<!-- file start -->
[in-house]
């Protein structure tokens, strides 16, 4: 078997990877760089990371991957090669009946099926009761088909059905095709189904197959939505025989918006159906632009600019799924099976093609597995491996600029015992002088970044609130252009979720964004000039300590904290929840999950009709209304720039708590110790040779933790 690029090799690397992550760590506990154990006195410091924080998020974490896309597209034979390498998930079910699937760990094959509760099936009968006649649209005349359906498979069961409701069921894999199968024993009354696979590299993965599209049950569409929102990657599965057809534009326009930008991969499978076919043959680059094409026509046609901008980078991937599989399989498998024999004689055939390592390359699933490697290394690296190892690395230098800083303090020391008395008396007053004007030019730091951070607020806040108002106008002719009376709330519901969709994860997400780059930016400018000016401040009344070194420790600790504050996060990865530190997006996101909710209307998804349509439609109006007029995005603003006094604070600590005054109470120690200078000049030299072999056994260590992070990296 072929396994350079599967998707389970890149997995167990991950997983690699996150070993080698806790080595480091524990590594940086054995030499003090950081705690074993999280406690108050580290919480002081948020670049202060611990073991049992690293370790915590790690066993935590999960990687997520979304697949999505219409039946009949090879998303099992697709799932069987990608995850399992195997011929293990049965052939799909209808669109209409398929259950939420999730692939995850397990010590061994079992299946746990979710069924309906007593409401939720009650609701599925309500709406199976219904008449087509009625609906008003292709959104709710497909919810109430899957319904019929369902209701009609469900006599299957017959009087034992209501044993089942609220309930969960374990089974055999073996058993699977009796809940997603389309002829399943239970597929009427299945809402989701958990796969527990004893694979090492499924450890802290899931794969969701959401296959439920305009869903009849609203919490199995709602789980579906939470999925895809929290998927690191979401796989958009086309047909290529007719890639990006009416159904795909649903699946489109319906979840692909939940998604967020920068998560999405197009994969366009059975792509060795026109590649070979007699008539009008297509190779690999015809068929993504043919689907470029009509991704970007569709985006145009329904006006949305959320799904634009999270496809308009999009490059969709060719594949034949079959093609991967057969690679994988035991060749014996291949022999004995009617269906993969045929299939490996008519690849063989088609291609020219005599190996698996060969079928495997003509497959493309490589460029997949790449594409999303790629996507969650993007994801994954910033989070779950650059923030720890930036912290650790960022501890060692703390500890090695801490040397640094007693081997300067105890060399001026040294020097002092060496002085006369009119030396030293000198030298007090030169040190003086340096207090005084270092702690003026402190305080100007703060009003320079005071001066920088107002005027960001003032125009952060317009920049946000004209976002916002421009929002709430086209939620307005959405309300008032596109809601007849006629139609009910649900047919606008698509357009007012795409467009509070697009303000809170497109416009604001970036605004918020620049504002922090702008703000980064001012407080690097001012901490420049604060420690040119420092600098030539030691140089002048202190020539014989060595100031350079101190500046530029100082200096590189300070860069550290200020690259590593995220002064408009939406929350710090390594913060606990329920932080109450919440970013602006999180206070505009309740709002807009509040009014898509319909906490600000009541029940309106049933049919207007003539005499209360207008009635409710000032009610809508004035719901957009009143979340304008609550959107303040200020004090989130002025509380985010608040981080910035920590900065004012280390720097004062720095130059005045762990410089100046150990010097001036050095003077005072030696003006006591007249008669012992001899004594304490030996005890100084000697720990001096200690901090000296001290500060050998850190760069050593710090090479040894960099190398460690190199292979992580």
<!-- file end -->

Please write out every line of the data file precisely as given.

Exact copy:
[in-house]
């Protein structure tokens, strides 16, 4: 078997990877760089990371991957090669009946099926009761088909059905095709189904197959939505025989918006159906632009600019799924099976093609597995491996600029015992002088970044609130252009979720964004000039300590904290929840999950009709209304720039708590110790040779933790 690029090799690397992550760590506990154990006195410091924080998020974490896309597209034979390498998930079910699937760990094959509760099936009968006649649209005349359906498979069961409701069921894999199968024993009354696979590299993965599209049950569409929102990657599965057809534009326009930008991969499978076919043959680059094409026509046609901008980078991937599989399989498998024999004689055939390592390359699933490697290394690296190892690395230098800083303090020391008395008396007053004007030019730091951070607020806040108002106008002719009376709330519901969709994860997400780059930016400018000016401040009344070194420790600790504050996060990865530190997006996101909710209307998804349509439609109006007029995005603003006094604070600590005054109470120690200078000049030299072999056994260590992070990296 072929396994350079599967998707389970890149997995167990991950997983690699996150070993080698806790080595480091524990590594940086054995030499003090950081705690074993999280406690108050580290919480002081948020670049202060611990073991049992690293370790915590790690066993935590999960990687997520979304697949999505219409039946009949090879998303099992697709799932069987990608995850399992195997011929293990049965052939799909209808669109209409398929259950939420999730692939995850397990010590061994079992299946746990979710069924309906007593409401939720009650609701599925309500709406199976219904008449087509009625609906008003292709959104709710497909919810109430899957319904019929369902209701009609469900006599299957017959009087034992209501044993089942609220309930969960374990089974055999073996058993699977009796809940997603389309002829399943239970597929009427299945809402989701958990796969527990004893694979090492499924450890802290899931794969969701959401296959439920305009869903009849609203919490199995709602789980579906939470999925895809929290998927690191979401796989958009086309047909290529007719890639990006009416159904795909649903699946489109319906979840692909939940998604967020920068998560999405197009994969366009059975792509060795026109590649070979007699008539009008297509190779690999015809068929993504043919689907470029009509991704970007569709985006145009329904006006949305959320799904634009999270496809308009999009490059969709060719594949034949079959093609991967057969690679994988035991060749014996291949022999004995009617269906993969045929299939490996008519690849063989088609291609020219005599190996698996060969079928495997003509497959493309490589460029997949790449594409999303790629996507969650993007994801994954910033989070779950650059923030720890930036912290650790960022501890060692703390500890090695801490040397640094007693081997300067105890060399001026040294020097002092060496002085006369009119030396030293000198030298007090030169040190003086340096207090005084270092702690003026402190305080100007703060009003320079005071001066920088107002005027960001003032125009952060317009920049946000004209976002916002421009929002709430086209939620307005959405309300008032596109809601007849006629139609009910649900047919606008698509357009007012795409467009509070697009303000809170497109416009604001970036605004918020620049504002922090702008703000980064001012407080690097001012901490420049604060420690040119420092600098030539030691140089002048202190020539014989060595100031350079101190500046530029100082200096590189300070860069550290200020690259590593995220002064408009939406929350710090390594913060606990329920932080109450919440970013602006999180206070505009309740709002807009509040009014898509319909906490600000009541029940309106049933049919207007003539005499209360207008009635409710000032009610809508004035719901957009009143979340304008609550959107303040200020004090989130002025509380985010608040981080910035920590900065004012280390720097004062720095130059005045762990410089100046150990010097001036050095003077005072030696003006006591007249008669012992001899004594304490030996005890100084000697720990001096200690901090000296001290500060050998850190760069050593710090090479040894960099190398460690190199292979992580």